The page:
5. emoser - Aug 14, 2011 at 12:23 PM

    “8. Dodgers (36,949) The fans are loyal and passionate. That they’ve stayed home this season only underscores their feelings for the franchise.”

    Dodgers ranked 8th best? There goes any credibility this article may have had. I have no personal animus against the Dodgers, but it’s well known that many of their fans just don’t care. Show up late and leave early… and that’s for the playoffs games.

    • koufaxmitzvah - Aug 14, 2011 at 12:47 PM

      Speaking of shooting credibility, it really says a lot when the crux of your argument against the notion of the LA fan being passionate is the very lame, quite outdated, and totally overblown notion that LA fans “show up in the 3rd and leave by the 7th.”

    • Jeff M. - Aug 14, 2011 at 8:30 PM

      “. . .but it’s well known that many of their fans just don’t care. Show up late and leave early. . .”

      Is it, now? That’s pretty vague, sir. What exactly are you basing this on?

  6. Lukehart80 - Aug 14, 2011 at 12:23 PM

    These kind of lists are always moronic. Just because this one was printed in the LA Times doesn’t make it any different.

  7. spudchukar - Aug 14, 2011 at 12:26 PM

    Including Seattle in the Raspberry column is a bit much. This is a city that drew 4 mil fans. As soon as they are competitive the fan base will return.

  8. thephilsabide - Aug 14, 2011 at 2:52 PM

    The NL has 16 teams, AL 14. So if they were 14th, they weren’t last.

    • Kevin S. - Aug 14, 2011 at 6:01 PM

      In 1997 they only had fourteen teams.

  9. thephilsabide - Aug 14, 2011 at 2:54 PM

    Oh wait, then the Brewers were AL, weren’t they?

  10. nomoreseasontix - Aug 14, 2011 at 2:55 PM

    I’ve gone to A’s games for over 40 years and I guarantee that if they had a decent ownership that wasn’t purposely degrading the product in order to kill attendance they would draw over 2 million per year.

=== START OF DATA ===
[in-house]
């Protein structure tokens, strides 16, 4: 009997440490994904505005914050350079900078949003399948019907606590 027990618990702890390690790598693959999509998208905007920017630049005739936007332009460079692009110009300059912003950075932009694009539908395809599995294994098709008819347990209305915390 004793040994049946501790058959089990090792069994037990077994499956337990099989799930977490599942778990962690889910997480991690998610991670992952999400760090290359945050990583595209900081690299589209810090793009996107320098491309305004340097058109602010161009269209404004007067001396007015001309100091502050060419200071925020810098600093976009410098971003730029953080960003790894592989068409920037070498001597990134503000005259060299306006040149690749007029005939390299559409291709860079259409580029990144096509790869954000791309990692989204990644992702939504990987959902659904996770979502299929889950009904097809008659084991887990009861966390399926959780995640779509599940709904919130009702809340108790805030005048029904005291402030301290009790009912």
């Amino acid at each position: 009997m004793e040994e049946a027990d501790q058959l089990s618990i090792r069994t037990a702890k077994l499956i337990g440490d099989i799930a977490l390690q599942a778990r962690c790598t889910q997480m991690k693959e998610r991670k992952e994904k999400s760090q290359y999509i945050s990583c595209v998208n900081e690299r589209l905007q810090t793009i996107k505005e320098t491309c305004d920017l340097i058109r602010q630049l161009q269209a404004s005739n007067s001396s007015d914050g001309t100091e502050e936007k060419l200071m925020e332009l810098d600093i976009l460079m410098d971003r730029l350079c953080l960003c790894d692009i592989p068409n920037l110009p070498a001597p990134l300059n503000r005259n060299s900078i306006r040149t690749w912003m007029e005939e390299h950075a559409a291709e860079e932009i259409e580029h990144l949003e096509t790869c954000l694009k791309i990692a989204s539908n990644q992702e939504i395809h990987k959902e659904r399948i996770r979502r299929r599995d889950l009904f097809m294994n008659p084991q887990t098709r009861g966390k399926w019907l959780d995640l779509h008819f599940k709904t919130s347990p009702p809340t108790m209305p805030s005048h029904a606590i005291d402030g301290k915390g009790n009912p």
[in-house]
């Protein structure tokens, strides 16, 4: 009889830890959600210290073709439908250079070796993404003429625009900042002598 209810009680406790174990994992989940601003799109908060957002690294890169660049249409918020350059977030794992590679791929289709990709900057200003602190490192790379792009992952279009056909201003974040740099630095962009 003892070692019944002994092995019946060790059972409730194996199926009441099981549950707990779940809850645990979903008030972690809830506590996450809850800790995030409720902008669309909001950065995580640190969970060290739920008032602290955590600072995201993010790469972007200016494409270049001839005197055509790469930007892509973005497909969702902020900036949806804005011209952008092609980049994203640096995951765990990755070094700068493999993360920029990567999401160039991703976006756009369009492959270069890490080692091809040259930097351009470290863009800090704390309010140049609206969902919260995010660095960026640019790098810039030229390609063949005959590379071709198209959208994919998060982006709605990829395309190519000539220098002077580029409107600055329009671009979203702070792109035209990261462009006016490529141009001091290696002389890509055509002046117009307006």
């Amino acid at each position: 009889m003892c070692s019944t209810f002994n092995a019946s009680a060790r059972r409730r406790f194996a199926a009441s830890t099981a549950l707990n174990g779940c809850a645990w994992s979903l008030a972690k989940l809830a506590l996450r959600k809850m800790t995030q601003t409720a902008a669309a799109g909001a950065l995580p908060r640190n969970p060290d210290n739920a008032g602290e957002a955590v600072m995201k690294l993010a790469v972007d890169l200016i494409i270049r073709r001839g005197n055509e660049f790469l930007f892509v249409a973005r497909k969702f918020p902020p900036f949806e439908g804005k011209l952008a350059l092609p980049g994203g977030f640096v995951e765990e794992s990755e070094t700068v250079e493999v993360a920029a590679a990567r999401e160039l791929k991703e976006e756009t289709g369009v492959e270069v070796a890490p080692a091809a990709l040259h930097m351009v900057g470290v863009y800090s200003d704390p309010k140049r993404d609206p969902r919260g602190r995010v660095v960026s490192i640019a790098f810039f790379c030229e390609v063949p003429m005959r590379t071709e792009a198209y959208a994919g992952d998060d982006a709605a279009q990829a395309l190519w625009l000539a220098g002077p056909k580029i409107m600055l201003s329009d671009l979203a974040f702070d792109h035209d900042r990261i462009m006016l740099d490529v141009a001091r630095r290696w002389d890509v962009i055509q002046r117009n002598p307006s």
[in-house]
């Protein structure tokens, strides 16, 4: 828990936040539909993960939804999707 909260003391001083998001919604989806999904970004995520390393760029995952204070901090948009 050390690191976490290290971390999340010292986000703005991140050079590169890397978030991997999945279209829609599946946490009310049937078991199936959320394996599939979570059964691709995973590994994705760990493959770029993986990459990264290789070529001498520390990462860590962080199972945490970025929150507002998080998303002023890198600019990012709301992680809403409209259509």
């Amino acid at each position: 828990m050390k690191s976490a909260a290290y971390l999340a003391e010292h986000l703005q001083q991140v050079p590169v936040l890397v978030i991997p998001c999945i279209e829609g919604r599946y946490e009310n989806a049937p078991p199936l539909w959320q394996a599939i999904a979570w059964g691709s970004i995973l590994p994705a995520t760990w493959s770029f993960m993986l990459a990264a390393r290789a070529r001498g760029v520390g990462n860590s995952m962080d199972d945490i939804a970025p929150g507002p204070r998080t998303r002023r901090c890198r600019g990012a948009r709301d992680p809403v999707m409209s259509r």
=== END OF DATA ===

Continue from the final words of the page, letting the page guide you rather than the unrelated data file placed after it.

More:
Since the Haas family sold, they have been saddled with owners who have been persuing an agenda geared toward moving the team rather than putting a good team on the field.

    • nomoreseasontix - Aug 14, 2011 at 3:03 PM

      And the Raiders’ return to Oakland in 1995 and simultaneous stadium remodel absolutely destroyed the place for baseball.
      Has to be nearly the worst venue in MLB now.

  11. derpdederpdederp - Aug 14, 2011 at 3:20 PM

    With the Yanks and Phillies in the top 5 youve gotta think the writer never considered fan conduct. The Yankees fans played a hand in Cliff Lee spurning the organization (to go to the lesser of 2 evils I guess)

    • churchoftheperpetuallyoutraged - Aug 14, 2011 at 5:05 PM

      If you honestly believe that than I have a few bridges in Manhattan I’d like to sell you. Can do a package deal, real cheap…

      • derpdederpdederp - Aug 14, 2011 at 5:45 PM

        hahaha why wouldnt I believe it? Yanks fans were complete a-holes to Lees family in the stands during the WS and if you think that didnt factor into his decision youre just ignorant

  12. royalsfaninfargo - Aug 14, 2011 at 3:49 PM

    How can you have a list that ranks fanbases and not include all the teams? That is lazy and shows this guy isnt really a baseball fan.

  13. ddjesus - Aug 15, 2011 at 1:31 AM

    I love how defensive and obnoxious biceps gets when actual numbers are thrown in his face to show what a fair weather fanbase Philly has…